There was an outstanding opening concert, presented by the organ faculty. The program included works by Johann Sebastian Bach, William Albright, Dan Locklair, Louis Vierne, Gabriel Pierné, Henri Mulet, Benjamin Britten, Hisaishi/Wasaki, and César Franck. 

For those whose special interest was choral music, there were daily presentations by Walter Huff organized around the central theme: “Are we creating the ideal rehearsal/performance environment for our choristers?” Lecture and discussion sessions covered such topics as getting started rehearsing a new anthem; creating the optimum sound (pitch, tone, vowels); transforming a hymn into an anthem; effective choral warm-ups; implementing the Robert Shaw’s Count-Sing rehearsal technique; preparation of Handel’s Messiah, including the “Hallelujah Chorus.” There were also conducting practicums, a conducting masterclass, and choral reading sessions. Voice classes were offered, taught by IU graduate student Rachel Mikol.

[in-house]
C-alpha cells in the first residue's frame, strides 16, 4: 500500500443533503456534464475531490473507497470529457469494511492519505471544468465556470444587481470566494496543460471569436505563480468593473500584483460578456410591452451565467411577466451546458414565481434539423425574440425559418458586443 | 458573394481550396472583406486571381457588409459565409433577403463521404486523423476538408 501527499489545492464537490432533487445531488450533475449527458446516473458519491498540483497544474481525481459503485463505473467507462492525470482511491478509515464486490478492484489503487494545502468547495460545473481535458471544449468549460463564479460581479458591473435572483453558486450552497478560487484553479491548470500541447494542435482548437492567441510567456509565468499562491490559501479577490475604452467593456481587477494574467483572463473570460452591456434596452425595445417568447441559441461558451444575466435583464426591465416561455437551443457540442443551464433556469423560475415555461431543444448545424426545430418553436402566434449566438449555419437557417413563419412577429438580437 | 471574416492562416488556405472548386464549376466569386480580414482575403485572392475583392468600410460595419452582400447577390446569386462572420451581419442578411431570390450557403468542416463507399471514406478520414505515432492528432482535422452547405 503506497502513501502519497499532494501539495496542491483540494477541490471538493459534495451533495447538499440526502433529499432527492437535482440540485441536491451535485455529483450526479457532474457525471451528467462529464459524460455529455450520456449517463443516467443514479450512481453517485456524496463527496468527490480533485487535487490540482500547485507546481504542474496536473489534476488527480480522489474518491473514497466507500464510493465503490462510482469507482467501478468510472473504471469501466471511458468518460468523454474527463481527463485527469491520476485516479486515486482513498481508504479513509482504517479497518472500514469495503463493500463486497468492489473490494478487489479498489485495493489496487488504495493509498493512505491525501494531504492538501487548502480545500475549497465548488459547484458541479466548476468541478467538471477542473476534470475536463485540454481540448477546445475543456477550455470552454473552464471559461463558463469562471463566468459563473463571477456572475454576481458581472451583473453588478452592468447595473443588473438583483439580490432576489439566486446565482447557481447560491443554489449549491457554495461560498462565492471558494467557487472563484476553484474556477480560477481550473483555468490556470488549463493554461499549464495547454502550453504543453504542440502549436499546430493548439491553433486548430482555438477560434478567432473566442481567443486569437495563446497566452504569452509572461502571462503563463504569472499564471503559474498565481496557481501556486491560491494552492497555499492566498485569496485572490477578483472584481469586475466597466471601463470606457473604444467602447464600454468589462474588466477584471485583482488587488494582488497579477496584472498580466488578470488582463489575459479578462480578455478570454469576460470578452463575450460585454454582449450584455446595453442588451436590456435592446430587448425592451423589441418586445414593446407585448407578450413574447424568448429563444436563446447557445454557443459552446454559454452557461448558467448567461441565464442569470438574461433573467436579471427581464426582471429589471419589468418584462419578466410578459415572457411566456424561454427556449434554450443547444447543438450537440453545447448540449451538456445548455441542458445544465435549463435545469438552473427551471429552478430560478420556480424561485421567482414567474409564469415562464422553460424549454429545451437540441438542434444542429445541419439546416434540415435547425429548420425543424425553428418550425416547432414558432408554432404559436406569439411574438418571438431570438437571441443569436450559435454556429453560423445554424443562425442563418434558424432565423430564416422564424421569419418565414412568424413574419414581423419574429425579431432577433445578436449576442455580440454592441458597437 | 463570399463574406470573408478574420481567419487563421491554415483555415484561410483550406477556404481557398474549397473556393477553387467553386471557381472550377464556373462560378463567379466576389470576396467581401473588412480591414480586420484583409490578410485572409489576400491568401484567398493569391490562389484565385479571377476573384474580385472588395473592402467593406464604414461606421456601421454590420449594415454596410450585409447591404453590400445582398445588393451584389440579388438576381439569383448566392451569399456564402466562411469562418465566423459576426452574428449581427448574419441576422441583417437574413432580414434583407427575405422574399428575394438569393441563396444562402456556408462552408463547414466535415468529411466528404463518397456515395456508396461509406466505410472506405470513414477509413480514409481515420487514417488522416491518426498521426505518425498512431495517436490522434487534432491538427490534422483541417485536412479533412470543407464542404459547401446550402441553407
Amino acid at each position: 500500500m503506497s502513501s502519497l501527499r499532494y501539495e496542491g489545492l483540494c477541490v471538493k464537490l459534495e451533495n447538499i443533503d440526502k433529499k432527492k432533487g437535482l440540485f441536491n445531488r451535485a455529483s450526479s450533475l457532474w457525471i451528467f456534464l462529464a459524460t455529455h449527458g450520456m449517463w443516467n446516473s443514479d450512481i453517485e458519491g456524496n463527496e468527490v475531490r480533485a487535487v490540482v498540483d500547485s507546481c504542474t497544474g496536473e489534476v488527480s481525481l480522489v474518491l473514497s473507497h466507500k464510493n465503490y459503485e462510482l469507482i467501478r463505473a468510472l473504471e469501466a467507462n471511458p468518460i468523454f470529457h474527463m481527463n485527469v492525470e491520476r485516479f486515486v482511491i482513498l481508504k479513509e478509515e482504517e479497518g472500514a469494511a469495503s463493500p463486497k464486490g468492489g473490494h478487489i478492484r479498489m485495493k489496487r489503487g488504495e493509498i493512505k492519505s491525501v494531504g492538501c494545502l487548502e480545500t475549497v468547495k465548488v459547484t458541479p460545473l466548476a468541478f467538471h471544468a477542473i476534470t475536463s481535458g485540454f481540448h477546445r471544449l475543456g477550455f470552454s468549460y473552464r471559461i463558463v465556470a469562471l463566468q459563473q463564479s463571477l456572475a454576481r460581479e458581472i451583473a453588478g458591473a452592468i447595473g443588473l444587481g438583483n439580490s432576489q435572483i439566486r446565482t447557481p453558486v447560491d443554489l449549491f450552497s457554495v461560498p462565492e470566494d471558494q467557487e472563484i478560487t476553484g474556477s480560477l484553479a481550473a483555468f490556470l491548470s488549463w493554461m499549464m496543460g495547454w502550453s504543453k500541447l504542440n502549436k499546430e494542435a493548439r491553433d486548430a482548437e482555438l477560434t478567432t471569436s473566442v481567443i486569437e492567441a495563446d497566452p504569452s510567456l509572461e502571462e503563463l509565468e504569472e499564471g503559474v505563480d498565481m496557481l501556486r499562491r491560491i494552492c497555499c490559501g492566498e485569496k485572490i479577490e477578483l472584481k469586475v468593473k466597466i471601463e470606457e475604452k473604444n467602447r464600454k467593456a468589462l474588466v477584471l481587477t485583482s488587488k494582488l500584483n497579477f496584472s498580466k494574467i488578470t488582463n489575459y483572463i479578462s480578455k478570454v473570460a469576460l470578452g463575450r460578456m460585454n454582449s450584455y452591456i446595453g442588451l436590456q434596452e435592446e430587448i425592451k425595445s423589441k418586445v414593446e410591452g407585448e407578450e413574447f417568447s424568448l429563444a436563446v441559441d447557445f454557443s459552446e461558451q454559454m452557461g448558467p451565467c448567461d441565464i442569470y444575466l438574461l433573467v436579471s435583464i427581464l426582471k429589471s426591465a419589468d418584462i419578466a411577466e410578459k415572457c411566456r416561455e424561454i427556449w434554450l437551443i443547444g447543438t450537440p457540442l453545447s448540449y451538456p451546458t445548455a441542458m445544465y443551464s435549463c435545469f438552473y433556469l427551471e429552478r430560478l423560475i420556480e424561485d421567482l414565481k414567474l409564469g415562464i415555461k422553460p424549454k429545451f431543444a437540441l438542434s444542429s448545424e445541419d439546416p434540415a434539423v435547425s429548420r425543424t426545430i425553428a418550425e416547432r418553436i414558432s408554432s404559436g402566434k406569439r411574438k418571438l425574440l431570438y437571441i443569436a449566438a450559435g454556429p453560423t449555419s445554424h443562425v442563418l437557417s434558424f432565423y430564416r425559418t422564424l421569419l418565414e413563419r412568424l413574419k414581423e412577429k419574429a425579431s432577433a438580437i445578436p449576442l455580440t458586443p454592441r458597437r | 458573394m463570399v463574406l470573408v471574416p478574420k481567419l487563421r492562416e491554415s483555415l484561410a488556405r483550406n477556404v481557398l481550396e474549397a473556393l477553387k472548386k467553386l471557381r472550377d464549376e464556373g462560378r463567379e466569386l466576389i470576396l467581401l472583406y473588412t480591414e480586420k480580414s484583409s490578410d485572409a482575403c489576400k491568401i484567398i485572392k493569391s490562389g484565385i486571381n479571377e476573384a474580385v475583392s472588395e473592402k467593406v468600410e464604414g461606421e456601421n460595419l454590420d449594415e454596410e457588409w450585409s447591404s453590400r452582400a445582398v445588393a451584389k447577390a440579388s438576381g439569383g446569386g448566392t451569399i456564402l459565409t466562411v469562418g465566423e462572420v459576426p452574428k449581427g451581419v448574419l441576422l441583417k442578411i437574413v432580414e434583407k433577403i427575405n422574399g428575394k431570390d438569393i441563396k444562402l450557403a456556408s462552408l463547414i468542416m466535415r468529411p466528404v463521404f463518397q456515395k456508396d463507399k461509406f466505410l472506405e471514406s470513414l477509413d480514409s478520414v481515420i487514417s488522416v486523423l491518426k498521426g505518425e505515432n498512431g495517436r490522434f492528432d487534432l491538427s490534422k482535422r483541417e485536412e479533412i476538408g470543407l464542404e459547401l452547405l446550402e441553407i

All participants were invited to participate in Huff’s daily two-hour choir rehearsals, culminating in a closing concert on Friday evening. The program included the soaring lines of A Hymn to St. Cecilia, with music by Herbert Howells and text by Ursula Vaughan Williams; Earlene Rentz’s exuberant setting of On Jordan’s Stormy Banks; Stephen Paulus’s intimate The Road Home; a lyrical Jesus Christ, the Apple Tree by K. Lee Scott; Howells’s “Nunc Dimittis” (from the Collegium Regale service); and John Rutter’s Let all mortal flesh keep silence, which begins mysteriously and ends with majestic Alleluias. Participating organists were invited to accompany the anthems and the two congregational hymns. The closing concert also included organ selections performed by several of the week’s attendees, including works by Helmut Walcha, Dan Locklair, Raymond H. Haan, and Jehan Alain. One participant played his own composition.